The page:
Tina Henkin has been hooked on biology since her first course. Her curiosity and incredible focus have led her on a highly successful path that includes more than two decades as a member of Ohio State’s faculty and a “lucky” discovery that launched a new research field.
“We were studying something else and cloned a gene we didn’t intend to clone, then decided to investigate it,” she said, calling the experience a “lucky accident.”
This work uncovered a novel set of genetic regulatory elements called riboswitches, which are RNAs that can recognize certain signals and shift their structure in a way that turns specific genes on and off. The project, begun as a hobby, eventually took over the lab and opened the door to a new area that now engages dozens of labs around the world.
“A huge advantage Ohio State offers is the diversity of expertise that’s here,” Henkin said. “You can find expertise in any technique, any research area you might be interested in. We have a terrific RNA center built from a grassroots club of faculty with related interests. It’s grown and grown and grown.”
In fact, Ohio State’s Center for RNA Biology is the single largest group of RNA experts in the country with more than 200 faculty, staff, students and postdocs. The interdisciplinary endeavor spans biology, medicine, agriculture, mathematics, physics and chemistry.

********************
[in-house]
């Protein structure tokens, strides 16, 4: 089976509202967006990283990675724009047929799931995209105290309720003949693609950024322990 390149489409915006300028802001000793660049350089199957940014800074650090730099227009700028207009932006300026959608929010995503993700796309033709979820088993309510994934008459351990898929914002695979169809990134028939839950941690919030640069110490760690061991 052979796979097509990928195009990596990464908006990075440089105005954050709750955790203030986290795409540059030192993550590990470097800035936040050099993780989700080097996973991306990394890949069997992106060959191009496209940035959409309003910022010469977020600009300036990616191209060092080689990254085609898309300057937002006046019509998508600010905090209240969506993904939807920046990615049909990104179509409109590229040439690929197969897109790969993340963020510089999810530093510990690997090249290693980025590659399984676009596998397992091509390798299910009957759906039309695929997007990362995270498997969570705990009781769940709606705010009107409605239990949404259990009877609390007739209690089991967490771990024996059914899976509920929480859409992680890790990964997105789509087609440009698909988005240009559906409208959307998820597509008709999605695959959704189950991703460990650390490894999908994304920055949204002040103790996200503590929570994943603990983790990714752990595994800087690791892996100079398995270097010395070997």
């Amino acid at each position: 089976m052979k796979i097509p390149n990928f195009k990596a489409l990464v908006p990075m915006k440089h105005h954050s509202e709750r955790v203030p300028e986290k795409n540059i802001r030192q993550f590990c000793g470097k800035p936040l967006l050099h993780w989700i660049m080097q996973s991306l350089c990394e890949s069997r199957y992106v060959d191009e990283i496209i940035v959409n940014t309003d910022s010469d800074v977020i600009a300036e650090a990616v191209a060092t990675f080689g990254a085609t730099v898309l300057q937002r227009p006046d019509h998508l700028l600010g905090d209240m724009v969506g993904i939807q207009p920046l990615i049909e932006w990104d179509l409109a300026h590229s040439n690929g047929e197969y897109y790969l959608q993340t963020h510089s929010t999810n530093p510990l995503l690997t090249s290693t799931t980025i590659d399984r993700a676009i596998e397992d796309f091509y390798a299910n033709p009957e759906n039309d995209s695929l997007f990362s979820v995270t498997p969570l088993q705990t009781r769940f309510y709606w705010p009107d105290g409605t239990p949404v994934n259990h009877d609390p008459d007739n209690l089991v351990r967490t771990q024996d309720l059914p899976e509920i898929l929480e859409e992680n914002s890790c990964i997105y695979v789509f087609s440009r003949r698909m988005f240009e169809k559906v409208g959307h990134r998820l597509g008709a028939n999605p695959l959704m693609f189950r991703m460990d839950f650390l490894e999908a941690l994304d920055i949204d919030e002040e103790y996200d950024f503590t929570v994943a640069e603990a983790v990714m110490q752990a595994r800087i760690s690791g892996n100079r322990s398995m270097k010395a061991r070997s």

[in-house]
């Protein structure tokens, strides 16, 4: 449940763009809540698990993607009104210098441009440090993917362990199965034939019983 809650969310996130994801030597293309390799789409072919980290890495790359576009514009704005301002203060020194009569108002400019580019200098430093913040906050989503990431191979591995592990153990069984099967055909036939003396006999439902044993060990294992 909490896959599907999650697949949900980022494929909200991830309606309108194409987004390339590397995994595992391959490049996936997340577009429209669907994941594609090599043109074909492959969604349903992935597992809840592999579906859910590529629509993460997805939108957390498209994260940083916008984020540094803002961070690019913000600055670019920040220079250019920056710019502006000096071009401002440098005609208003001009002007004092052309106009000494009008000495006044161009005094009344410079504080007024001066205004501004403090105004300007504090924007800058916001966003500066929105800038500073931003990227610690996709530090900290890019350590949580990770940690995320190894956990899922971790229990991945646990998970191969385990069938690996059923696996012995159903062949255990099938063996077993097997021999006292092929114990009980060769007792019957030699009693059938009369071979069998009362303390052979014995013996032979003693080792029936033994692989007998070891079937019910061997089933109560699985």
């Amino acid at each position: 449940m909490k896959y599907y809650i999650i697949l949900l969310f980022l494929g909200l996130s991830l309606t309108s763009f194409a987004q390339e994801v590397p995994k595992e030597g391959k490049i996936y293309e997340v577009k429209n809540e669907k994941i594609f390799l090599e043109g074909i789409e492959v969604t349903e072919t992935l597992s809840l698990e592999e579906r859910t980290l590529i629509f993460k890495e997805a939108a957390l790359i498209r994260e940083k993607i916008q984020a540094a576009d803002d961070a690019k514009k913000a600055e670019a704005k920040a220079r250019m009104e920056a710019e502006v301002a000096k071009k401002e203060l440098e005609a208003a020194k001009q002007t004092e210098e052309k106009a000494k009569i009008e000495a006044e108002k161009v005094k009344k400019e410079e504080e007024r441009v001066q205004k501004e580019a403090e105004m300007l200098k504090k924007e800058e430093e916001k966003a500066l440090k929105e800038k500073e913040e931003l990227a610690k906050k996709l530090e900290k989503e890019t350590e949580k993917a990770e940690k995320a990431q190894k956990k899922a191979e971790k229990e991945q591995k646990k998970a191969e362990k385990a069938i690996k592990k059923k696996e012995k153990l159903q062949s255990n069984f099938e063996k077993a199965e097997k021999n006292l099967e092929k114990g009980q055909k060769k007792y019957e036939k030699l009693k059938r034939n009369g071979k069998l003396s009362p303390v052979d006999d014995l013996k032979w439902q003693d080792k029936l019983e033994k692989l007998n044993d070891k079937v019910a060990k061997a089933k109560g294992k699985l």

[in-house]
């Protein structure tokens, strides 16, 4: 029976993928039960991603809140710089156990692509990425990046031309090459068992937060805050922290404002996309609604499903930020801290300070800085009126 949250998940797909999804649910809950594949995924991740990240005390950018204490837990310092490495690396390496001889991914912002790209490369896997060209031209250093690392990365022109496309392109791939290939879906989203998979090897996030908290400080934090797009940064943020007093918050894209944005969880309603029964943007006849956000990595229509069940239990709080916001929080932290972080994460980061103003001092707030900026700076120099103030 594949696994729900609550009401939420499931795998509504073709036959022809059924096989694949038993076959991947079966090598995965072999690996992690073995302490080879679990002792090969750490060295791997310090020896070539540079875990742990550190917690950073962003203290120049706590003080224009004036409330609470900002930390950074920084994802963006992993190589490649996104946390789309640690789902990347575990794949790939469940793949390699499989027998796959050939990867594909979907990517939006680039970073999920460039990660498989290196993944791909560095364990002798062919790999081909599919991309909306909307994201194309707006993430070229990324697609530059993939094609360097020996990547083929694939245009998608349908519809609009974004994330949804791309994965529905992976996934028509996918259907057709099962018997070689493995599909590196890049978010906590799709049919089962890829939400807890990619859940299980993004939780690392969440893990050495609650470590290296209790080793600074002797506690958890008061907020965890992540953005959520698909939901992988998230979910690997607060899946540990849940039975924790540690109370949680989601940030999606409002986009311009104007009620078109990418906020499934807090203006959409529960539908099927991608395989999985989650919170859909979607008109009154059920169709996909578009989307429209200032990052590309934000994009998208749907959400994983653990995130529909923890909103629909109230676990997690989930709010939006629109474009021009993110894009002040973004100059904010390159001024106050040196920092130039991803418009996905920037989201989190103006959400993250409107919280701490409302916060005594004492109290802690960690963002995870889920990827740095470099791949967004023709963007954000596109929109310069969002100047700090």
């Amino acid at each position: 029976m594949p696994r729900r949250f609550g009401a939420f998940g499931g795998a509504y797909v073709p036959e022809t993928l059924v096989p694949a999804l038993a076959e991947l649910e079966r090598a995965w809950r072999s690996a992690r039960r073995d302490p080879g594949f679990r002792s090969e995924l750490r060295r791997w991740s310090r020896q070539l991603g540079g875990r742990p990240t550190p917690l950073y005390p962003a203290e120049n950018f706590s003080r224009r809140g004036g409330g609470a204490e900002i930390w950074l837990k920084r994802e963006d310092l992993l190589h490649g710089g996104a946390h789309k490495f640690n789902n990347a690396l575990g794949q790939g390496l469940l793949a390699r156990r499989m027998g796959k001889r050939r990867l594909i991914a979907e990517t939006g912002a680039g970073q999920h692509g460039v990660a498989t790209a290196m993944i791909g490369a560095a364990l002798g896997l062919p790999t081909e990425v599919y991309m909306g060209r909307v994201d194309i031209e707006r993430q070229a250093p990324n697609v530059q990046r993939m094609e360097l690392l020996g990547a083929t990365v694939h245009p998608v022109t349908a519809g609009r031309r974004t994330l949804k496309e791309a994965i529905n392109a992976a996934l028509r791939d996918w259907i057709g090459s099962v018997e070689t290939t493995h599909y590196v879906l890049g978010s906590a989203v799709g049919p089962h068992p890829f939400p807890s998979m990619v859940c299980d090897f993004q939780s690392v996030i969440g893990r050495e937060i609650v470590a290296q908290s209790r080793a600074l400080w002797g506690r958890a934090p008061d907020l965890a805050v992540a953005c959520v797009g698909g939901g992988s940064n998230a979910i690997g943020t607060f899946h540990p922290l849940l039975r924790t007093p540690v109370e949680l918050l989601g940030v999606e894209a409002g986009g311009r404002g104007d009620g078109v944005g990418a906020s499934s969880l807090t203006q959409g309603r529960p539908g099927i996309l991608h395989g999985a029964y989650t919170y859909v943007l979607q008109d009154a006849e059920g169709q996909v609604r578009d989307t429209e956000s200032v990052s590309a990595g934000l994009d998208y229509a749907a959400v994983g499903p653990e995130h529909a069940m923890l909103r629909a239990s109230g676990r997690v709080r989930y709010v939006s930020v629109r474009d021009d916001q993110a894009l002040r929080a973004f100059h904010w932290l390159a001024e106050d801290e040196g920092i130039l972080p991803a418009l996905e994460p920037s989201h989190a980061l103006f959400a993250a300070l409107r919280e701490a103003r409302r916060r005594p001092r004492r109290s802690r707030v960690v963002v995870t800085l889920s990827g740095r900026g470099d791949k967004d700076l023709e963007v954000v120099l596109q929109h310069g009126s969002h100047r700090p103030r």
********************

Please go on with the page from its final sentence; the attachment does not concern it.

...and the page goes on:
“What makes Tina Henkin’s success in research even more remarkable is that it has been achieved in parallel with teaching accomplishments that transcend the classroom accomplishments of most faculty members,” said Michael Ibba, professor and chair, Department of Microbiology. “She is a great scientist and a wonderful mentor, and she has proven herself time and again as a leader and a role model for success.”
Henkin joined Ohio State's faculty in 1995 and has received extensive honors and recognition nationally and internationally for her studies of RNA. Among these, she was chosen an Ohio State Distinguished Scholar in 2004 and earned the National Academies of Science Pfizer Prize in Molecular Biology in 2006. She also serves as the Robert W. and Estelle S. Bingham Professor of Biological Sciences and has recently taken on the administrative role as associate dean for faculty affairs, a new post that gives her the opportunity to share her experiences.
“My goal is to make Ohio State a better place for faculty to develop their own careers,” she said.
Henkin learned of the 2016 Distinguished University Professor award while sitting in a faculty staff meeting. She was speechless and pleased that President Michael V. Drake spoke first and allowed her to collect her thoughts.
“It was a great moment and especially meaningful to be recognized in the presence of all my faculty colleagues,” she said, noting the award money will be used to buy new equipment for the lab. “We’re a really tight department and the culture is one in which anyone’s success is everyone’s success.”
When asked in what ways being a Buckeye has made the difference in her career, Henkin smiled. “Ohio State is a place that has a huge diversity of research expertise — and the resources are the people,” she said. “As our work has moved from area to area in terms of what research technologies we need, it’s wonderful to have people across campus we can use as resources.”